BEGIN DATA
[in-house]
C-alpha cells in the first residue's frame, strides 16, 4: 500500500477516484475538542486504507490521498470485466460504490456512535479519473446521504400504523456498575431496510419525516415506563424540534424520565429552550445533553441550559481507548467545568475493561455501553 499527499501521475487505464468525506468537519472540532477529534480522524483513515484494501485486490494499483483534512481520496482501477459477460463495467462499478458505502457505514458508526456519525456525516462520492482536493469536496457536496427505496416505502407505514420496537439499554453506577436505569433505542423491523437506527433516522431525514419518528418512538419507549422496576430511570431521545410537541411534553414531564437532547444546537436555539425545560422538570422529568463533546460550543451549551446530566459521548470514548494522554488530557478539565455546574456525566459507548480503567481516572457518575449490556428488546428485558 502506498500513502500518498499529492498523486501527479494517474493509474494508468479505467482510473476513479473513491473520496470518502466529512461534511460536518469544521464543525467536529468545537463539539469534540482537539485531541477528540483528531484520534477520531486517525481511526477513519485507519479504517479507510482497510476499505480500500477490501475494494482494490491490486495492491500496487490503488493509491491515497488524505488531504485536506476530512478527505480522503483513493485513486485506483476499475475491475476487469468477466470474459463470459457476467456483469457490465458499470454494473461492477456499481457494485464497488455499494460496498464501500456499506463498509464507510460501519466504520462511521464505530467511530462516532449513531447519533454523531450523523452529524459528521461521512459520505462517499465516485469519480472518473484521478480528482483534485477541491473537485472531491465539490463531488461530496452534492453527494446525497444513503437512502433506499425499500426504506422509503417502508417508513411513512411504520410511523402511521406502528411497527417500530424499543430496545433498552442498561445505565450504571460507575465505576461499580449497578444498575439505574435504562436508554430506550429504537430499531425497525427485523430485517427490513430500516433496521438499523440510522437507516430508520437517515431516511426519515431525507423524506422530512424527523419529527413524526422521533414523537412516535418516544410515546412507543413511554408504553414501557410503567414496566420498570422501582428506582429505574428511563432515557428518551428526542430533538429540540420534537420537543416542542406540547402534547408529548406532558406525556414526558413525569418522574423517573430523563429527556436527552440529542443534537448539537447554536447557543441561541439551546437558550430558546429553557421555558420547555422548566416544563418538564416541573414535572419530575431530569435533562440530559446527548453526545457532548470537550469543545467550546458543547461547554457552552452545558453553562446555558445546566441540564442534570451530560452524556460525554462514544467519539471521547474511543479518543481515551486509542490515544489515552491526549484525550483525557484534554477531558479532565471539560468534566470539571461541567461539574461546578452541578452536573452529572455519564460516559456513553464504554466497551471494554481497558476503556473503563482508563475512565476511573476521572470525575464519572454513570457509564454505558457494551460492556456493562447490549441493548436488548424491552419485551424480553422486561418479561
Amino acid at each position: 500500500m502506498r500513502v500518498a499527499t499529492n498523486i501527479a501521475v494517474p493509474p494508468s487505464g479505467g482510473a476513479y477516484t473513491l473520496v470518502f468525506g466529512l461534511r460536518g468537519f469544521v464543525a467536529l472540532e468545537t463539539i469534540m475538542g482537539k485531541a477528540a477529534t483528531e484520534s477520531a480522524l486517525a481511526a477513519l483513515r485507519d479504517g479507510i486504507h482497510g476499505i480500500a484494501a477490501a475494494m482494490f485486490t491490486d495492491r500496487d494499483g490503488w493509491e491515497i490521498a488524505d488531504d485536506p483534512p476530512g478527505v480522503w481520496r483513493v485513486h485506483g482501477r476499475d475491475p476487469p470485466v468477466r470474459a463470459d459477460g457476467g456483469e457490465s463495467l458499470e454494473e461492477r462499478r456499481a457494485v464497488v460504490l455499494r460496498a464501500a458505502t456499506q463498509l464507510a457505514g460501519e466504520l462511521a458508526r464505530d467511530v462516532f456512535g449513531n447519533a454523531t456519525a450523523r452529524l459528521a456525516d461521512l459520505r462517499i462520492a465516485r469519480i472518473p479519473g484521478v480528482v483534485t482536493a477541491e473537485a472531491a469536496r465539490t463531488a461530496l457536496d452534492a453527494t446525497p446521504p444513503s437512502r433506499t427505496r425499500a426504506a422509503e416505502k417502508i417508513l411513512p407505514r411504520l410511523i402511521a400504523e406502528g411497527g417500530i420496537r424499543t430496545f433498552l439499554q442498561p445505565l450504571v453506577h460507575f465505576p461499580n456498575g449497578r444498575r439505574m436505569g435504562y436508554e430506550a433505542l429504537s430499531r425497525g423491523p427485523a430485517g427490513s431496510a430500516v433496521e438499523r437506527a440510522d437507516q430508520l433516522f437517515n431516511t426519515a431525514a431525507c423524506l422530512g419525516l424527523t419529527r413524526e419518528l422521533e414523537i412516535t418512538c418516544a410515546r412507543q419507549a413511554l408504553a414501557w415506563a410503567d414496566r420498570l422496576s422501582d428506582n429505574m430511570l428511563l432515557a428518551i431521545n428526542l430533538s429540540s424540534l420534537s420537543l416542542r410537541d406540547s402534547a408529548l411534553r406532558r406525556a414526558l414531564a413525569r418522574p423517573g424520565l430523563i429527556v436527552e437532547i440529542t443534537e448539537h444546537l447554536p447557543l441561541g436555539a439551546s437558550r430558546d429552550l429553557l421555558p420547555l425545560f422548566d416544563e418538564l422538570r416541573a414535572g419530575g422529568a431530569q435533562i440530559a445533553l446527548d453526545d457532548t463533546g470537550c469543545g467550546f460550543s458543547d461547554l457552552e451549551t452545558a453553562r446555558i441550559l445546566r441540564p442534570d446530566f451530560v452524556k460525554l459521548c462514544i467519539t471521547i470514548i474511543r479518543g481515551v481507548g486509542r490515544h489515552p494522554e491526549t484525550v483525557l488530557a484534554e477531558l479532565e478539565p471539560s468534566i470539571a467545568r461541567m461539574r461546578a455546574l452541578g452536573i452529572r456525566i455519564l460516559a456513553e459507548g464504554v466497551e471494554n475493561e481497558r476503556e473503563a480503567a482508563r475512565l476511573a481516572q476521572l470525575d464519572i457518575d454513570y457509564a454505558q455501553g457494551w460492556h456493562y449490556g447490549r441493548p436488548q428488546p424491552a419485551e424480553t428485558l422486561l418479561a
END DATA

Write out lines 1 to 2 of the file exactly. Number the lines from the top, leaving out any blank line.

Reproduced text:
[in-house]
C-alpha cells in the first residue's frame, strides 16, 4: 500500500477516484475538542486504507490521498470485466460504490456512535479519473446521504400504523456498575431496510419525516415506563424540534424520565429552550445533553441550559481507548467545568475493561455501553 499527499501521475487505464468525506468537519472540532477529534480522524483513515484494501485486490494499483483534512481520496482501477459477460463495467462499478458505502457505514458508526456519525456525516462520492482536493469536496457536496427505496416505502407505514420496537439499554453506577436505569433505542423491523437506527433516522431525514419518528418512538419507549422496576430511570431521545410537541411534553414531564437532547444546537436555539425545560422538570422529568463533546460550543451549551446530566459521548470514548494522554488530557478539565455546574456525566459507548480503567481516572457518575449490556428488546428485558 502506498500513502500518498499529492498523486501527479494517474493509474494508468479505467482510473476513479473513491473520496470518502466529512461534511460536518469544521464543525467536529468545537463539539469534540482537539485531541477528540483528531484520534477520531486517525481511526477513519485507519479504517479507510482497510476499505480500500477490501475494494482494490491490486495492491500496487490503488493509491491515497488524505488531504485536506476530512478527505480522503483513493485513486485506483476499475475491475476487469468477466470474459463470459457476467456483469457490465458499470454494473461492477456499481457494485464497488455499494460496498464501500456499506463498509464507510460501519466504520462511521464505530467511530462516532449513531447519533454523531450523523452529524459528521461521512459520505462517499465516485469519480472518473484521478480528482483534485477541491473537485472531491465539490463531488461530496452534492453527494446525497444513503437512502433506499425499500426504506422509503417502508417508513411513512411504520410511523402511521406502528411497527417500530424499543430496545433498552442498561445505565450504571460507575465505576461499580449497578444498575439505574435504562436508554430506550429504537430499531425497525427485523430485517427490513430500516433496521438499523440510522437507516430508520437517515431516511426519515431525507423524506422530512424527523419529527413524526422521533414523537412516535418516544410515546412507543413511554408504553414501557410503567414496566420498570422501582428506582429505574428511563432515557428518551428526542430533538429540540420534537420537543416542542406540547402534547408529548406532558406525556414526558413525569418522574423517573430523563429527556436527552440529542443534537448539537447554536447557543441561541439551546437558550430558546429553557421555558420547555422548566416544563418538564416541573414535572419530575431530569435533562440530559446527548453526545457532548470537550469543545467550546458543547461547554457552552452545558453553562446555558445546566441540564442534570451530560452524556460525554462514544467519539471521547474511543479518543481515551486509542490515544489515552491526549484525550483525557484534554477531558479532565471539560468534566470539571461541567461539574461546578452541578452536573452529572455519564460516559456513553464504554466497551471494554481497558476503556473503563482508563475512565476511573476521572470525575464519572454513570457509564454505558457494551460492556456493562447490549441493548436488548424491552419485551424480553422486561418479561